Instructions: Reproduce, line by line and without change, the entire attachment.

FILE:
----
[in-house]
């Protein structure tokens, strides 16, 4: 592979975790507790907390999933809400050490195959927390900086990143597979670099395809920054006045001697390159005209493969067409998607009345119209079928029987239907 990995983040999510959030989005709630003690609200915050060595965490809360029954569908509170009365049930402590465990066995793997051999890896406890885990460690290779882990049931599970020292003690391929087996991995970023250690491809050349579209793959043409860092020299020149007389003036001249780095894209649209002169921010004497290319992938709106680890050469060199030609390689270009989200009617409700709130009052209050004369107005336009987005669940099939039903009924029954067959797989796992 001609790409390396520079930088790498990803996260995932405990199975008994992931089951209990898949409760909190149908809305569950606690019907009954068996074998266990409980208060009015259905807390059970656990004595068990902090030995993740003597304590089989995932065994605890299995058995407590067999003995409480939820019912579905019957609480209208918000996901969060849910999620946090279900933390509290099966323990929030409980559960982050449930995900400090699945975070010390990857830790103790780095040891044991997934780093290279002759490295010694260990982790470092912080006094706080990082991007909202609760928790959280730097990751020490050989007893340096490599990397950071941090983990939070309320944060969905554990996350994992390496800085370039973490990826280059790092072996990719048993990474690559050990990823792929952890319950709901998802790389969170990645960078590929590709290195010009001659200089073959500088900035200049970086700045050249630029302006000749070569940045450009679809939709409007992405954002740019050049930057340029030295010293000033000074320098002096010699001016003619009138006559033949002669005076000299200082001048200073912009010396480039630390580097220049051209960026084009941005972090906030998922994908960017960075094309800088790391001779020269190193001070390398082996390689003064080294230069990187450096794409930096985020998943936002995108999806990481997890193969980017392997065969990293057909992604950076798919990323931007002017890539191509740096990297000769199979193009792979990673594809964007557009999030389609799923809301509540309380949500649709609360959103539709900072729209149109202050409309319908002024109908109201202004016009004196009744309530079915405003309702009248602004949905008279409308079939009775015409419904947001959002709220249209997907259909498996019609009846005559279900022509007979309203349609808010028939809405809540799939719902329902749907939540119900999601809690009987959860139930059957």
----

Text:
[in-house]
């Protein structure tokens, strides 16, 4: 592979975790507790907390999933809400050490195959927390900086990143597979670099395809920054006045001697390159005209493969067409998607009345119209079928029987239907 990995983040999510959030989005709630003690609200915050060595965490809360029954569908509170009365049930402590465990066995793997051999890896406890885990460690290779882990049931599970020292003690391929087996991995970023250690491809050349579209793959043409860092020299020149007389003036001249780095894209649209002169921010004497290319992938709106680890050469060199030609390689270009989200009617409700709130009052209050004369107005336009987005669940099939039903009924029954067959797989796992 001609790409390396520079930088790498990803996260995932405990199975008994992931089951209990898949409760909190149908809305569950606690019907009954068996074998266990409980208060009015259905807390059970656990004595068990902090030995993740003597304590089989995932065994605890299995058995407590067999003995409480939820019912579905019957609480209208918000996901969060849910999620946090279900933390509290099966323990929030409980559960982050449930995900400090699945975070010390990857830790103790780095040891044991997934780093290279002759490295010694260990982790470092912080006094706080990082991007909202609760928790959280730097990751020490050989007893340096490599990397950071941090983990939070309320944060969905554990996350994992390496800085370039973490990826280059790092072996990719048993990474690559050990990823792929952890319950709901998802790389969170990645960078590929590709290195010009001659200089073959500088900035200049970086700045050249630029302006000749070569940045450009679809939709409007992405954002740019050049930057340029030295010293000033000074320098002096010699001016003619009138006559033949002669005076000299200082001048200073912009010396480039630390580097220049051209960026084009941005972090906030998922994908960017960075094309800088790391001779020269190193001070390398082996390689003064080294230069990187450096794409930096985020998943936002995108999806990481997890193969980017392997065969990293057909992604950076798919990323931007002017890539191509740096990297000769199979193009792979990673594809964007557009999030389609799923809301509540309380949500649709609360959103539709900072729209149109202050409309319908002024109908109201202004016009004196009744309530079915405003309702009248602004949905008279409308079939009775015409419904947001959002709220249209997907259909498996019609009846005559279900022509007979309203349609808010028939809405809540799939719902329902749907939540119900999601809690009987959860139930059957």